Fighting Redemption by Kate McCarthy

Fighting Redemption - Kate  McCarthy

photo da3b031d345be1fa23a11bdd86be7717_zps5qkubftf.png

Items ticked off: 13

For the first time since I started out on my New Adult Project I've found a NA story that I can fully support. Yes, hold onto your seats because I found a New Adult story I really liked. I know! Imagine my surprise. To be honest I have no real issues or things that didn't sit well with me that are worth mentioning. What made this a four star instead of a five star are those minor things that irked me that are solely due to pet peeves and my own personal tastes. In whole, Fighting Redemption is a great story.

Fighting Redemption takes place in Australia – yay for unusual settings! – where Finley and her brother's best friend Ryan reunite after six long years without contact. They share a history as Ryan practically lived with Finley and her brother's family in his young years due to a family heavy baggage. All his life, Ryan's goal was to join the army and so he did. When Ryan and Jake (Fin's brother) return from Afghanistan, Fin and Ryan must face what they're feeling for each other. But, as most people know, life's a bitch, and Fin and Ryan have obstacles thrown at them, forcing them to decide what's worth fighting for.

In the terms of plot Fighting Redemption isn't anything new. Many of the themes and events have been done before and are typical for stories focusing on soldiers and war, but McCarthy made the story her own. Some heavy issues are tackled, and unlike many other NA stories, this one does it with sensibility, not as an excuse to push the plot forward. I especially loved how the author presented the developing relationships within this novel apart from just the one between the main characters. Fin's brother Jake as well as Ryan's friend and army brother Kyle, was great side characters that had real personalities. McCarthy managed to create an atmosphere filled with hope, desperation, frustration, and love.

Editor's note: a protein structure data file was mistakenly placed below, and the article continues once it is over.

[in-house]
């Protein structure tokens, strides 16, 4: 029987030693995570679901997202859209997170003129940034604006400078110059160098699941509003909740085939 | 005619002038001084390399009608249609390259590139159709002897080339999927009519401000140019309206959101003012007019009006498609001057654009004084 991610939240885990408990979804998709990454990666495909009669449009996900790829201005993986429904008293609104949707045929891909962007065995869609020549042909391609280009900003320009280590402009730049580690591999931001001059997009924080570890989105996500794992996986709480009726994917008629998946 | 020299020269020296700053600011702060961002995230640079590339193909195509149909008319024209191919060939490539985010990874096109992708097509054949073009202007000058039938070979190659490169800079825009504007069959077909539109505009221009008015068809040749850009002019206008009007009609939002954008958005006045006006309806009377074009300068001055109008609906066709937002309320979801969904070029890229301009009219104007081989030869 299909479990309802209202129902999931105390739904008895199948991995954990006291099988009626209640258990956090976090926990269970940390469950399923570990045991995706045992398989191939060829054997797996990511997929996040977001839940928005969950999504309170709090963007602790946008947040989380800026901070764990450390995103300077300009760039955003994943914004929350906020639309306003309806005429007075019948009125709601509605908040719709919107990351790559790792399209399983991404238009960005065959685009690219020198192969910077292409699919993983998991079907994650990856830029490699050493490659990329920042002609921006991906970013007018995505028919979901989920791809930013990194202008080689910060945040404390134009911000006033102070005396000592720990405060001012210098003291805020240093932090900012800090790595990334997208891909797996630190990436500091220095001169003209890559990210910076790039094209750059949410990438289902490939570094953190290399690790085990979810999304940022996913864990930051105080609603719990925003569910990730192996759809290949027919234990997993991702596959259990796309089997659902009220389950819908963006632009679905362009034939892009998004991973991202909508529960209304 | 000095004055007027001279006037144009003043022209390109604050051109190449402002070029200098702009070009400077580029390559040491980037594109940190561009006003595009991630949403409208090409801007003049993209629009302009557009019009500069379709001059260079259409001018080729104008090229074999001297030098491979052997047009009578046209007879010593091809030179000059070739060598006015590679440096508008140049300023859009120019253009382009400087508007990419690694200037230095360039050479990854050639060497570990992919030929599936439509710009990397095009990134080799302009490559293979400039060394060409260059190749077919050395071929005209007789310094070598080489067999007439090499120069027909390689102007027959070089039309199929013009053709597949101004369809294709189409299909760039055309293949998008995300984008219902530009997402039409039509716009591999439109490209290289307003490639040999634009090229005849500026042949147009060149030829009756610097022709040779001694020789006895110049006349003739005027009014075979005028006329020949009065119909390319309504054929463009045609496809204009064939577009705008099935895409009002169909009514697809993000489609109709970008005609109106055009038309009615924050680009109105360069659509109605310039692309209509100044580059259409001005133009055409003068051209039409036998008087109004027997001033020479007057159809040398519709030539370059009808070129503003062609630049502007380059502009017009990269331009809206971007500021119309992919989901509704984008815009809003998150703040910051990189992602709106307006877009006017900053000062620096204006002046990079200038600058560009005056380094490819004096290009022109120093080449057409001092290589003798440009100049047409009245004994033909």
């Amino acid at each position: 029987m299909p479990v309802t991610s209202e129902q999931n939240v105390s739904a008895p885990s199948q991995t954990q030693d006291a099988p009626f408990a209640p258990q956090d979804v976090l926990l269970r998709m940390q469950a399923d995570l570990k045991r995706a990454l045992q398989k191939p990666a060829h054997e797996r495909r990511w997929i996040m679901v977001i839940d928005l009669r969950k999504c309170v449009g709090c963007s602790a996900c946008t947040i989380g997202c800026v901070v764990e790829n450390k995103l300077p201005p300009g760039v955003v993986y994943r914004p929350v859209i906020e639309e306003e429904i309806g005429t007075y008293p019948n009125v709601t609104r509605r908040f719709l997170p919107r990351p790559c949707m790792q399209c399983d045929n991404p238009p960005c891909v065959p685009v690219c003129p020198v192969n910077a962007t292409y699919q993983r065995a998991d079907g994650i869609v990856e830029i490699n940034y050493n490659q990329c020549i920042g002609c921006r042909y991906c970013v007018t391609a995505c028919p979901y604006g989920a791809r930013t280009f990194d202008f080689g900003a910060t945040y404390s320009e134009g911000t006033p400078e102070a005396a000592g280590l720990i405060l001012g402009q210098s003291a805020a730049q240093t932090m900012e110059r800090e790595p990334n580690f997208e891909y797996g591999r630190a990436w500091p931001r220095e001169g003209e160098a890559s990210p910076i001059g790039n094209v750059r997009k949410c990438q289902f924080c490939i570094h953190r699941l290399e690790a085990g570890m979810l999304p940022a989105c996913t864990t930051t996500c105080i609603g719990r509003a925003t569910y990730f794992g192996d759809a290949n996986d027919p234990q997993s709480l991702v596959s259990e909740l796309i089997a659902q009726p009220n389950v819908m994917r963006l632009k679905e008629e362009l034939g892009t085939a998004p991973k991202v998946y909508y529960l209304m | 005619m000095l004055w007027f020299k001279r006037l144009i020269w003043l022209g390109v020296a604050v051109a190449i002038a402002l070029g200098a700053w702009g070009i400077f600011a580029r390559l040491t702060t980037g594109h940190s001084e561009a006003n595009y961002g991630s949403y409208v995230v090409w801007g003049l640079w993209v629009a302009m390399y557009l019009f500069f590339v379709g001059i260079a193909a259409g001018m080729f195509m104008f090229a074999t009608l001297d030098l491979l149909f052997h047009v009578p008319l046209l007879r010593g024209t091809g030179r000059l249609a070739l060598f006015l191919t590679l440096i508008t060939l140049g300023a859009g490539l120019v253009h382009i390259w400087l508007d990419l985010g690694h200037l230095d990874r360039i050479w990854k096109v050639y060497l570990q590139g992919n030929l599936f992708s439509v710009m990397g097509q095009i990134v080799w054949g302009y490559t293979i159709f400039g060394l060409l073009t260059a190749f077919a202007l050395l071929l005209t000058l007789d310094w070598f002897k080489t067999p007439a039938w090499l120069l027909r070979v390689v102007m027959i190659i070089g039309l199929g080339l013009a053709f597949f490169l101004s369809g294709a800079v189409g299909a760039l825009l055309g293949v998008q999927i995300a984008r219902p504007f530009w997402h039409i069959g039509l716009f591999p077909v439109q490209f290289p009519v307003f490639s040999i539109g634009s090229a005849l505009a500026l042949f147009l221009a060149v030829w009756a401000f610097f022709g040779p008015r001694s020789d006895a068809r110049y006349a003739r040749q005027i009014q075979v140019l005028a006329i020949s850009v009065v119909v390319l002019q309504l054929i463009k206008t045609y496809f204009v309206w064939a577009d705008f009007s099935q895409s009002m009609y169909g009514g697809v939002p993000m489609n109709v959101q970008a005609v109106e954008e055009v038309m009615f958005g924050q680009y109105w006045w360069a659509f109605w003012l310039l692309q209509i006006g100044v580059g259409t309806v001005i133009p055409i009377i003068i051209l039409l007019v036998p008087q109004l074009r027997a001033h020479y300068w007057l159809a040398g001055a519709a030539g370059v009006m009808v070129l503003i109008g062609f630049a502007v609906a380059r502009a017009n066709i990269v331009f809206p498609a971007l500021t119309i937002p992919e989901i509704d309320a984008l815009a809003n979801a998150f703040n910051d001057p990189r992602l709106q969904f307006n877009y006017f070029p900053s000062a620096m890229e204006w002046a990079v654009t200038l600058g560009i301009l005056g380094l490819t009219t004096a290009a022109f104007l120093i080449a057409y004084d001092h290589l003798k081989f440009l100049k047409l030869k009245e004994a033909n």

Would I recommend it? I'd definitely recommend it over most other NA stories I've read. It's a bit clichéd, but on the whole a good read. The characters are fleshed out and easy to like and root for. If I had to compare this, I'd say Nicholas Sparks' The Lucky One comes closest, but they are very different in presentation and in the terms of writing style. But, overall, a great read.